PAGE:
Robin Williams–One of the Greatest
If you were of an impressionable age when Robin Williams made his television debut on Happy Days, and then turned "Mork" into his own show, then you may have been heard quoting the mighty "Shaz-bot" or the greeting "Nanu Nanu" with the best of us.
Williams was found dead today at his home, the result of a possible suicide.
His acting and comedy career went longer than most, evolved further than most, and captured a wider audience than most thanks to his relentless work ethic, and raw talent for making people laugh. By comparison, Jerry Seinfeld's relevance lasted one-third the length of Williams'. Not that anyone counts that type of thing, except for every producer in Entertainment. Williams was a good investment. And a great performer. Only the true greats like Bill Cosby and Bob Hope can show greater influence on their public. And after all isn't that the business of a actor/comedian?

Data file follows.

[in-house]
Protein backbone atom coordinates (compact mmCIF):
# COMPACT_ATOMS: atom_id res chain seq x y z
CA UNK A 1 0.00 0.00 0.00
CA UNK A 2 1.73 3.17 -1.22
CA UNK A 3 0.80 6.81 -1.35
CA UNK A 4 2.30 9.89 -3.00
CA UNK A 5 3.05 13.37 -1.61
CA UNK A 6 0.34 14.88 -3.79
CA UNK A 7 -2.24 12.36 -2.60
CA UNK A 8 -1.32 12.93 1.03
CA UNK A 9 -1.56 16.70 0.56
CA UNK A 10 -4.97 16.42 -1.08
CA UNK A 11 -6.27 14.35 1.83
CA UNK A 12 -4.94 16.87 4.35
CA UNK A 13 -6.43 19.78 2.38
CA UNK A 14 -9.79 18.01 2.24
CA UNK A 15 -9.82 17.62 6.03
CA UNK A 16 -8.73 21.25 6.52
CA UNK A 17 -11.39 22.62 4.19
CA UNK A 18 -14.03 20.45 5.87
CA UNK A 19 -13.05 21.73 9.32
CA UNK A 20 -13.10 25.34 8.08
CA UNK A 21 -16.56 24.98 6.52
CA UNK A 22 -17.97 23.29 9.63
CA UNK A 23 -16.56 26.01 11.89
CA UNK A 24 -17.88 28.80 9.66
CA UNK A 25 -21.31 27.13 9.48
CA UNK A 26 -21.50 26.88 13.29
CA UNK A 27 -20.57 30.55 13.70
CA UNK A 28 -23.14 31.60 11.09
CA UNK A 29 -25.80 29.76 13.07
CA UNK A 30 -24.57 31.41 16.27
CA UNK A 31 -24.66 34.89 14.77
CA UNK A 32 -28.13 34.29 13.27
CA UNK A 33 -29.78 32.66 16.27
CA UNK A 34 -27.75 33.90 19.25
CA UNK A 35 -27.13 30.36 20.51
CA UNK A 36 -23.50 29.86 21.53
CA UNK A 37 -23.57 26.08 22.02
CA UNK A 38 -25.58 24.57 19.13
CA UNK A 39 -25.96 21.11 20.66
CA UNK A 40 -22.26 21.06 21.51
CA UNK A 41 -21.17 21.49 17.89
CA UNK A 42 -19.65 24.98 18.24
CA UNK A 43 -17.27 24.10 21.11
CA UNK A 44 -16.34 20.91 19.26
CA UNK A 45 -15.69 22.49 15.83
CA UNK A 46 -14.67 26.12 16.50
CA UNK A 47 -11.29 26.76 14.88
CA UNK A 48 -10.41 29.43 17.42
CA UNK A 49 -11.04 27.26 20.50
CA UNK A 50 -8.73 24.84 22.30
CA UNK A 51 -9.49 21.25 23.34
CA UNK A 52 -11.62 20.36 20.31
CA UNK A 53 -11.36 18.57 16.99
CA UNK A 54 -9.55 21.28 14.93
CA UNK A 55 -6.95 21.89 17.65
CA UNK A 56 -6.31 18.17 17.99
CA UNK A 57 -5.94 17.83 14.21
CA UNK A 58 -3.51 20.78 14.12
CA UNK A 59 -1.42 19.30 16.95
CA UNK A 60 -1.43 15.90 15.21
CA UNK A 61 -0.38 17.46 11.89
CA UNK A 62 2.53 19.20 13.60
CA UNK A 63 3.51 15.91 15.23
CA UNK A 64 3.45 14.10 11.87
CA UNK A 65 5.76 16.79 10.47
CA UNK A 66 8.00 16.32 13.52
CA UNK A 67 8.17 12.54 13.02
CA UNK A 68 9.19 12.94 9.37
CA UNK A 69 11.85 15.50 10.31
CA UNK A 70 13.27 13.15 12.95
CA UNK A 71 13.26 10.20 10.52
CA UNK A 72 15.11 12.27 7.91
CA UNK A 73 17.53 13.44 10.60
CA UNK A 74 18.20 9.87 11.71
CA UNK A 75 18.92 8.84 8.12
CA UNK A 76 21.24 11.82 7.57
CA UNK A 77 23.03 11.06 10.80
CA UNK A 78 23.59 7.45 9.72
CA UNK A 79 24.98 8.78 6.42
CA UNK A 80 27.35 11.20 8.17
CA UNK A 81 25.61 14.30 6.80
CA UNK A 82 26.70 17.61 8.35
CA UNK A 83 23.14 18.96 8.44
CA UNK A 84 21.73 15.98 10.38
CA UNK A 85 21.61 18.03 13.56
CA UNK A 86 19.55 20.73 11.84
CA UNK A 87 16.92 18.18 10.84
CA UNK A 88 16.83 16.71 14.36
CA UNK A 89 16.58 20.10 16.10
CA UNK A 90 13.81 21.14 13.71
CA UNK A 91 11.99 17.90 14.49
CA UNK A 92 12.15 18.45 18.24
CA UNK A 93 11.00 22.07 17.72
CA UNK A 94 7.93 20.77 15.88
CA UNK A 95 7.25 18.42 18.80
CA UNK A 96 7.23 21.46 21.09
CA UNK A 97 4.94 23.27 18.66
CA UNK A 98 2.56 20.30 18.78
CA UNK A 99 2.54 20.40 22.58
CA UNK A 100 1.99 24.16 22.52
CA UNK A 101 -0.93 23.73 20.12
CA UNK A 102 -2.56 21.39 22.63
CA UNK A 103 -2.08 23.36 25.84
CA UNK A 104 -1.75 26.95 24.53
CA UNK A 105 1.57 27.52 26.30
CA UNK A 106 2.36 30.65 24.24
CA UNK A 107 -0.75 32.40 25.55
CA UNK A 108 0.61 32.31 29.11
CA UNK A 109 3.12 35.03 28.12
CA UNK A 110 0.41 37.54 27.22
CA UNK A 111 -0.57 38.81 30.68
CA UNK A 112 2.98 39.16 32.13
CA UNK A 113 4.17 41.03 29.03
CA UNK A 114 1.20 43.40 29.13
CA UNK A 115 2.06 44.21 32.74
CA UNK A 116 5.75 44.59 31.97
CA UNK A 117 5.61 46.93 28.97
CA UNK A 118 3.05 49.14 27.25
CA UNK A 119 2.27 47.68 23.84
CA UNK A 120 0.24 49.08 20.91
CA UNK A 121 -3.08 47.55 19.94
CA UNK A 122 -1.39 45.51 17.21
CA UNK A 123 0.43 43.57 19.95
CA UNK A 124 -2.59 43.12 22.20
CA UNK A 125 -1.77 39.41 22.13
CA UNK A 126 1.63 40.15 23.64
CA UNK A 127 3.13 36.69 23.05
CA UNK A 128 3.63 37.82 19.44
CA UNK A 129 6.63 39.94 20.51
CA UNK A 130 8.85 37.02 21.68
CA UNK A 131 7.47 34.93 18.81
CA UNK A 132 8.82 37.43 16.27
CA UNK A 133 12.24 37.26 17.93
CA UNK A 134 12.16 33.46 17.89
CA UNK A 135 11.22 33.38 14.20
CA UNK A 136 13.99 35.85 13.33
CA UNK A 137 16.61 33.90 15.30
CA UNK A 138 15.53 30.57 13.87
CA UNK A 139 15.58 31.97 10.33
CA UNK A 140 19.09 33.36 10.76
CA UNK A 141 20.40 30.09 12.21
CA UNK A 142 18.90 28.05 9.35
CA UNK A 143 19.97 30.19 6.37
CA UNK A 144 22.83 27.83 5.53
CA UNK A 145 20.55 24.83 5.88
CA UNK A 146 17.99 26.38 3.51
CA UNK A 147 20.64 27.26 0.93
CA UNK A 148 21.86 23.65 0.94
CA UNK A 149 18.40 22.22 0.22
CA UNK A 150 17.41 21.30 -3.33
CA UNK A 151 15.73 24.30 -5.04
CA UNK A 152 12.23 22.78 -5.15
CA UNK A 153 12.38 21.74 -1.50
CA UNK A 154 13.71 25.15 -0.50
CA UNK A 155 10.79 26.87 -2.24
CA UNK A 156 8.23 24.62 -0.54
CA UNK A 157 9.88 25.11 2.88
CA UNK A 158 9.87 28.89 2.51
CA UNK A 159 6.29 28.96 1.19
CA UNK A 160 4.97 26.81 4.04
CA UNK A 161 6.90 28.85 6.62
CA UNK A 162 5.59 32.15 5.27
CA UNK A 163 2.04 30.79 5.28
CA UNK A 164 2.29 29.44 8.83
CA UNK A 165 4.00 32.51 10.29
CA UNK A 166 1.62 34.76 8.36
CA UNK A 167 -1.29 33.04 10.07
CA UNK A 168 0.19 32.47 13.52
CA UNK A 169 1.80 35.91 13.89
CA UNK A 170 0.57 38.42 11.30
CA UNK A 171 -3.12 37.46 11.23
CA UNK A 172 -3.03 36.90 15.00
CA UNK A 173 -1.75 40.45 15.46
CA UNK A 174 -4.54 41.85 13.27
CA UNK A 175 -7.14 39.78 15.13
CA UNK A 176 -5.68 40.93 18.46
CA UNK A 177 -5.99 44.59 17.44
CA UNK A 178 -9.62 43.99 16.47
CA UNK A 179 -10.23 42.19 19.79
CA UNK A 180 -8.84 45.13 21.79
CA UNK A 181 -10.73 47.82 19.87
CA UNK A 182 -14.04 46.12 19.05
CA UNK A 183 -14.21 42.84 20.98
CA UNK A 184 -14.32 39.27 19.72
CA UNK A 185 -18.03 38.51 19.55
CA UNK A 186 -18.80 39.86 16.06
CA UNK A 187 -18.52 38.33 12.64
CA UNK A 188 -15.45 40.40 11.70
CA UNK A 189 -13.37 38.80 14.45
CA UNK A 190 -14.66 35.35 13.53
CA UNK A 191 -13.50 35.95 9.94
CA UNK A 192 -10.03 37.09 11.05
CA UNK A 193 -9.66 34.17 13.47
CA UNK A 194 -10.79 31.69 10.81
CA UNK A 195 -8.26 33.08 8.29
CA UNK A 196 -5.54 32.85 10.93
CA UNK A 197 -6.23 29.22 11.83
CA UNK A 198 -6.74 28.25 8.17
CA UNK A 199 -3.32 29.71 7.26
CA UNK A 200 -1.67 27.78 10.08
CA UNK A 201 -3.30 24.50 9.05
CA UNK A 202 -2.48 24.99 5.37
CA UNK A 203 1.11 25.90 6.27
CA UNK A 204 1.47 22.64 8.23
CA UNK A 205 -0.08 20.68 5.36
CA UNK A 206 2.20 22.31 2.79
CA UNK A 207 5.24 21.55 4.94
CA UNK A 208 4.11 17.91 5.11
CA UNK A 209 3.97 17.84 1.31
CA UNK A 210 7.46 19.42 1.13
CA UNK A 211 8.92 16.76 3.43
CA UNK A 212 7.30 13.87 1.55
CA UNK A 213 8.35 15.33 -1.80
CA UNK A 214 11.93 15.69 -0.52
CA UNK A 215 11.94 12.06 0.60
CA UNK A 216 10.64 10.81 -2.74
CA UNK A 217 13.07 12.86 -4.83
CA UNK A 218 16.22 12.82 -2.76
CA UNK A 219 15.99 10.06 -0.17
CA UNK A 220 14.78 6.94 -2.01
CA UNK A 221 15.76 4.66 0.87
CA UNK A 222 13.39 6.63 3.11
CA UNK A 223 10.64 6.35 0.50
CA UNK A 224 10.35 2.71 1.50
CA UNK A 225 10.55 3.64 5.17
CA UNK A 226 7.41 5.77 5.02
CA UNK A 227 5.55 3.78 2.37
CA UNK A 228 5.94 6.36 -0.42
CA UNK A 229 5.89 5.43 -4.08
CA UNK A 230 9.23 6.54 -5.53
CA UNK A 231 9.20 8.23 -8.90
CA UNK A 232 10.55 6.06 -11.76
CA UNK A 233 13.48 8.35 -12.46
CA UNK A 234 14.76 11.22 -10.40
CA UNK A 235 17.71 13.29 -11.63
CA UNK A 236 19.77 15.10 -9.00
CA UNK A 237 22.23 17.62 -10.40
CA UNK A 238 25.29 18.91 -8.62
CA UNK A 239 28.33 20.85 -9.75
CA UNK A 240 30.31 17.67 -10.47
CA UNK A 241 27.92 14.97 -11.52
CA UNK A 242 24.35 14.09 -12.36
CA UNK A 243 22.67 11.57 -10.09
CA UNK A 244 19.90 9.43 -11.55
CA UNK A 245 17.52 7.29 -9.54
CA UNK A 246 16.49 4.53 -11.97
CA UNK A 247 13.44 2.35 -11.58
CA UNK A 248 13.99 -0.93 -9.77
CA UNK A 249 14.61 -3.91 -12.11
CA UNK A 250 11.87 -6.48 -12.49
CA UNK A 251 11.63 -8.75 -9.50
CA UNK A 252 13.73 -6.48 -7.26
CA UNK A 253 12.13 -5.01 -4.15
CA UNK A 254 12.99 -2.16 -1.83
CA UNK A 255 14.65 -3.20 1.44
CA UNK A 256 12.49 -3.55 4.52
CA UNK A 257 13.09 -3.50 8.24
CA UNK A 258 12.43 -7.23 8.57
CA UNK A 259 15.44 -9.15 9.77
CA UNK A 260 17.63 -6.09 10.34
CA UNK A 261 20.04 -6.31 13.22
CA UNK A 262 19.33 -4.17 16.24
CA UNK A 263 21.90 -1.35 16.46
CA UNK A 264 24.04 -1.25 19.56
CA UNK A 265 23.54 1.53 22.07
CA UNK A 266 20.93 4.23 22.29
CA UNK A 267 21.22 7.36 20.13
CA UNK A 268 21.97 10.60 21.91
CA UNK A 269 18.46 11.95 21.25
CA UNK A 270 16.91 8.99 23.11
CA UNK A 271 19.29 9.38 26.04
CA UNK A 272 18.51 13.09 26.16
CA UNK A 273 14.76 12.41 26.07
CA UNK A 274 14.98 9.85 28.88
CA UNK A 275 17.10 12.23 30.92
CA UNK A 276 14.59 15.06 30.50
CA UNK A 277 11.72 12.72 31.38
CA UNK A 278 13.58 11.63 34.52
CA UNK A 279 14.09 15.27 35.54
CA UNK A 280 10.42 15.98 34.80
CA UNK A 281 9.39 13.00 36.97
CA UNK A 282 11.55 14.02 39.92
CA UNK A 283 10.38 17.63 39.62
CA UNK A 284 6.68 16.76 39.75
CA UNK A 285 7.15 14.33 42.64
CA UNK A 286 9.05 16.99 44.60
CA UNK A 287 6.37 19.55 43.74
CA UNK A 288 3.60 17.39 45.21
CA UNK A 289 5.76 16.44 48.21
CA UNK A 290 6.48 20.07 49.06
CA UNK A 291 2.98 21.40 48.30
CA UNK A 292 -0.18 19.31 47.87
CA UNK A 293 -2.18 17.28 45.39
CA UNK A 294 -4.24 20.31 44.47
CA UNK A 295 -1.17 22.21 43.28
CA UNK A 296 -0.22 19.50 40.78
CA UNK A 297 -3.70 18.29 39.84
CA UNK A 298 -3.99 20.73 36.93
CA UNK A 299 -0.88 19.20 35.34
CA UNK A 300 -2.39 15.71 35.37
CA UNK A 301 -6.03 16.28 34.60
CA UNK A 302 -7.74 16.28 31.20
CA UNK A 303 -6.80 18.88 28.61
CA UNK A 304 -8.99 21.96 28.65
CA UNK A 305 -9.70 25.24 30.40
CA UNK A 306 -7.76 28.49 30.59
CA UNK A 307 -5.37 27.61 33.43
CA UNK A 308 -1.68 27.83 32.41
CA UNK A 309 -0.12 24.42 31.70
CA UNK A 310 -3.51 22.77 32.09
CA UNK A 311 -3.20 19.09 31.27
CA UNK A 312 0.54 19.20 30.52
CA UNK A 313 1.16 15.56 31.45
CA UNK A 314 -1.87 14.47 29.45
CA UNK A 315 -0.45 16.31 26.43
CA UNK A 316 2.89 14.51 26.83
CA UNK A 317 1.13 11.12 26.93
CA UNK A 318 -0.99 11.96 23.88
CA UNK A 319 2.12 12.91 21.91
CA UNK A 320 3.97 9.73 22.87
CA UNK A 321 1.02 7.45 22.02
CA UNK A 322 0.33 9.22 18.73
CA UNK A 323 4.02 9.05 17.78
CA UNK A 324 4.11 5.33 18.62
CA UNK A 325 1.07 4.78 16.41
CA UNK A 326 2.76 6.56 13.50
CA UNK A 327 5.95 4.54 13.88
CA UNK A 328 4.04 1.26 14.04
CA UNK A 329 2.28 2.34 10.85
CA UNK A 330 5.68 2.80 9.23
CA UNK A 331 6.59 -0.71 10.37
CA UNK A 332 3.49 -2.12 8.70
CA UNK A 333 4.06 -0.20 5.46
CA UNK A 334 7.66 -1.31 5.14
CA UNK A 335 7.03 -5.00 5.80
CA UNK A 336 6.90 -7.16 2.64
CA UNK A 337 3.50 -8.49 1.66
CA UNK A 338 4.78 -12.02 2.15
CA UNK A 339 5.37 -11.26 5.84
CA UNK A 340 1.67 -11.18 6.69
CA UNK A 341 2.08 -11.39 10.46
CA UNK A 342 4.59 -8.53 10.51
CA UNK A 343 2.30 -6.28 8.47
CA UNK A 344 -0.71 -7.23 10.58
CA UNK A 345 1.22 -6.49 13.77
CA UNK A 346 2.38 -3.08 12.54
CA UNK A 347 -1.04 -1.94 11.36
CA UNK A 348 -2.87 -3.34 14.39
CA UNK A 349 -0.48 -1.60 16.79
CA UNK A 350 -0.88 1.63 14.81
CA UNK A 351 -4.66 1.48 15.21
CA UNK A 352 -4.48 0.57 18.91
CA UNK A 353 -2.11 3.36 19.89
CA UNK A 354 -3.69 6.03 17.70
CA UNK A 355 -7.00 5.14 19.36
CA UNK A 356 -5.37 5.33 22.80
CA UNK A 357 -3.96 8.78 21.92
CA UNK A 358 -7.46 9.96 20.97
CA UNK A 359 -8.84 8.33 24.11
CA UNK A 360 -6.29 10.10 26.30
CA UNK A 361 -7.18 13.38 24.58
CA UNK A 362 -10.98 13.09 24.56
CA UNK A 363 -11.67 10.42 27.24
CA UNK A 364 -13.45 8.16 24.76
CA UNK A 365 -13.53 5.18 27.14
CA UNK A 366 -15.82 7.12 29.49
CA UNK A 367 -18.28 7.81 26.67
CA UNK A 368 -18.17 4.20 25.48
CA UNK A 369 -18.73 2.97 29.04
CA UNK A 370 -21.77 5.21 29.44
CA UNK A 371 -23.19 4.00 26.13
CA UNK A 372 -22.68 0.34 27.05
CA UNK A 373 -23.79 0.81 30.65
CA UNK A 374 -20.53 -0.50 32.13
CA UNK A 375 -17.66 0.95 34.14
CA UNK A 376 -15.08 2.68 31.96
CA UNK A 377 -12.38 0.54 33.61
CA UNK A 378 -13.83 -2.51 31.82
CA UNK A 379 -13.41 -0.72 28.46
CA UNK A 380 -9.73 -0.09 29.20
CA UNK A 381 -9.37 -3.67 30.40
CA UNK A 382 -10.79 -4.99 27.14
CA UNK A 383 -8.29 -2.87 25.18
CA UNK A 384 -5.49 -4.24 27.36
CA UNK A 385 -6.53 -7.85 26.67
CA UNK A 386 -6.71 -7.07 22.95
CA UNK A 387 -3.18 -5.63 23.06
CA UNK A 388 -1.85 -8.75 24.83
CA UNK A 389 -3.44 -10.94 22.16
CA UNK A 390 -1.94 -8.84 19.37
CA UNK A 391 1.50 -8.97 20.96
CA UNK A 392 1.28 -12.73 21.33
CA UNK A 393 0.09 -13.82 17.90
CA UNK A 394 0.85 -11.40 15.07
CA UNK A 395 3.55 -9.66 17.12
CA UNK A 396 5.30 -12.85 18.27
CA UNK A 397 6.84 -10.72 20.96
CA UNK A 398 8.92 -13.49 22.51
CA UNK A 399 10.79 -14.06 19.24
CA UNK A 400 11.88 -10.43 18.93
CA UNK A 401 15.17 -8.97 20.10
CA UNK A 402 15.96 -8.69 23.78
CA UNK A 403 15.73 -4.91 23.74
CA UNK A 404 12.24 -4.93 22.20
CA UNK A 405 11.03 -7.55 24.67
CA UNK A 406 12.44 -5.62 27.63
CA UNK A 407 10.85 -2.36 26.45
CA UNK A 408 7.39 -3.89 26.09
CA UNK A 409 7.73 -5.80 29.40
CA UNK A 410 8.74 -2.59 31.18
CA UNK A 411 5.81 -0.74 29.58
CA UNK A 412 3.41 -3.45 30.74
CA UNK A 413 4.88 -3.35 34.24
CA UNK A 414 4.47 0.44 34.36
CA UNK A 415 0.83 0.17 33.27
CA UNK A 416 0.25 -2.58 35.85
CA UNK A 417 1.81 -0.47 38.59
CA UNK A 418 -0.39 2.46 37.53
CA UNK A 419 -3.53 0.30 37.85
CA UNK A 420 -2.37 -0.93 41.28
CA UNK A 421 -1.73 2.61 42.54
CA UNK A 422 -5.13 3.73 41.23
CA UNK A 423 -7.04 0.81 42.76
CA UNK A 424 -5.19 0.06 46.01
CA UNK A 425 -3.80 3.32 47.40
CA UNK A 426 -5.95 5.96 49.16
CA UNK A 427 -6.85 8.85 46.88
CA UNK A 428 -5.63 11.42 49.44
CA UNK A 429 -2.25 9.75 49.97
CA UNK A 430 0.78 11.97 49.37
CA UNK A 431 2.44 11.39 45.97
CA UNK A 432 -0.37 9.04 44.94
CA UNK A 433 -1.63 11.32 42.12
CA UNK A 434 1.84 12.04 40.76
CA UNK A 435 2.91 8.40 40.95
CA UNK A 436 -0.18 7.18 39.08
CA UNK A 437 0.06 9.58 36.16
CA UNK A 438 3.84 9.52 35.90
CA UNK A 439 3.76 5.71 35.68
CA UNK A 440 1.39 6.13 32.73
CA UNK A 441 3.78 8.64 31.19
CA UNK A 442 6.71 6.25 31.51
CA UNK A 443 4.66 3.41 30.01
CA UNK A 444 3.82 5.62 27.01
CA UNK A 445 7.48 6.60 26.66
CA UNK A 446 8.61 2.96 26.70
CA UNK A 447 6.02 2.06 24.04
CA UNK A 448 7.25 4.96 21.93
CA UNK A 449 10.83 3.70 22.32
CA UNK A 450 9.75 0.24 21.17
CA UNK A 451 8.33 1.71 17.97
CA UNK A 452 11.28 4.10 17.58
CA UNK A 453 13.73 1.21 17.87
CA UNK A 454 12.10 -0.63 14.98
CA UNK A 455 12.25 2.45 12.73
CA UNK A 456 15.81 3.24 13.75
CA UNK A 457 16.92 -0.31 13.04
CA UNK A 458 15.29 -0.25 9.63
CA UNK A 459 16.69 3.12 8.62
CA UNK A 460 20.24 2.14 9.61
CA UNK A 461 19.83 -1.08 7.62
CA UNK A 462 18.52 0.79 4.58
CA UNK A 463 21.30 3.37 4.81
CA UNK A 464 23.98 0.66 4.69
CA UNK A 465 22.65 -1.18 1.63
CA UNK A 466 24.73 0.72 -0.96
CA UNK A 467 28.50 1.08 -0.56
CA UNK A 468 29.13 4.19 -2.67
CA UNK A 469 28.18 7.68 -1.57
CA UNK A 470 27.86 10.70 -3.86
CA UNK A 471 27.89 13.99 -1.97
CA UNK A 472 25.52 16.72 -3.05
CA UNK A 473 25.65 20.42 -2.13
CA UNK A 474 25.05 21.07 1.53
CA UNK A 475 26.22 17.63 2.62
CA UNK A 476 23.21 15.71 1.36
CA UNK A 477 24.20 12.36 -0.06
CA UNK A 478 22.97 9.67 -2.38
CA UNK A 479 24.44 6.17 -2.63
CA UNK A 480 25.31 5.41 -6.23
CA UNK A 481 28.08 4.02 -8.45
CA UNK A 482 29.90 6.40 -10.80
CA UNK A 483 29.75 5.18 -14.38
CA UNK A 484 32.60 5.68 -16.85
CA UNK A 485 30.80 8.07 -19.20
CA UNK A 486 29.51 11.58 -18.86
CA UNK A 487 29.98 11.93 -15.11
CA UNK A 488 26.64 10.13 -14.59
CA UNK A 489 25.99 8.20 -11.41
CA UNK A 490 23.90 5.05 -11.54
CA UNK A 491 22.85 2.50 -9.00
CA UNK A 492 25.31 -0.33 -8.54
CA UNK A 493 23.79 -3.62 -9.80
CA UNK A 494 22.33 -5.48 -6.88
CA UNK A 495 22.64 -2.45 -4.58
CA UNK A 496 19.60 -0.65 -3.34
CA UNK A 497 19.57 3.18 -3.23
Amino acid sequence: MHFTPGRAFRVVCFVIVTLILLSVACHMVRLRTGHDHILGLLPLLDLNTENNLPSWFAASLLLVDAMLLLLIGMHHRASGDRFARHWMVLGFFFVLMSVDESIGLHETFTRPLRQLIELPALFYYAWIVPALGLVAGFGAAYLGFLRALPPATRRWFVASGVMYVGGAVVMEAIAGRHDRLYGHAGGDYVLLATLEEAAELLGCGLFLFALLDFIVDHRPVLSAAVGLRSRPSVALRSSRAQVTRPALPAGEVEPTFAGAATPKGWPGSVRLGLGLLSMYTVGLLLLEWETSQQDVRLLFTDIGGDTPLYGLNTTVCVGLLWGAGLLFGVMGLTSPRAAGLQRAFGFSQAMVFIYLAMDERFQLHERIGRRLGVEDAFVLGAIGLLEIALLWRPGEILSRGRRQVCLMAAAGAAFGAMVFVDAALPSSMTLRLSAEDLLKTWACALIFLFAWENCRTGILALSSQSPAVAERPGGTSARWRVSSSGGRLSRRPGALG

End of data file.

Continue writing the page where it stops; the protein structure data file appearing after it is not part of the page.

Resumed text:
Williams created memorable characters (Cadillac Man) out of not-so-memorable writing, and made geniuses out of good scriptwriters (Genie in Aladdin, World According to Garp, and Adrian Cronaur in Good Morning Vietnam.) He had been awarded Numerous Golden Globe Awards, Grammy Awards, and an Academy Award for his work in Good Will Hunting.
Heck, even your kids knew him from the recent Night at The Museum Series. But his list of great movies will only be part of his legacy. What he did do, like a LOT of his counterparts try to do but fail, was transition from live stage comedy and TV to serious dramatic roles. Williams could go from lunacy to history and back again.
A fearless, fearful man, husband and comedian, destined to please and demanding an audience, passed away at 63.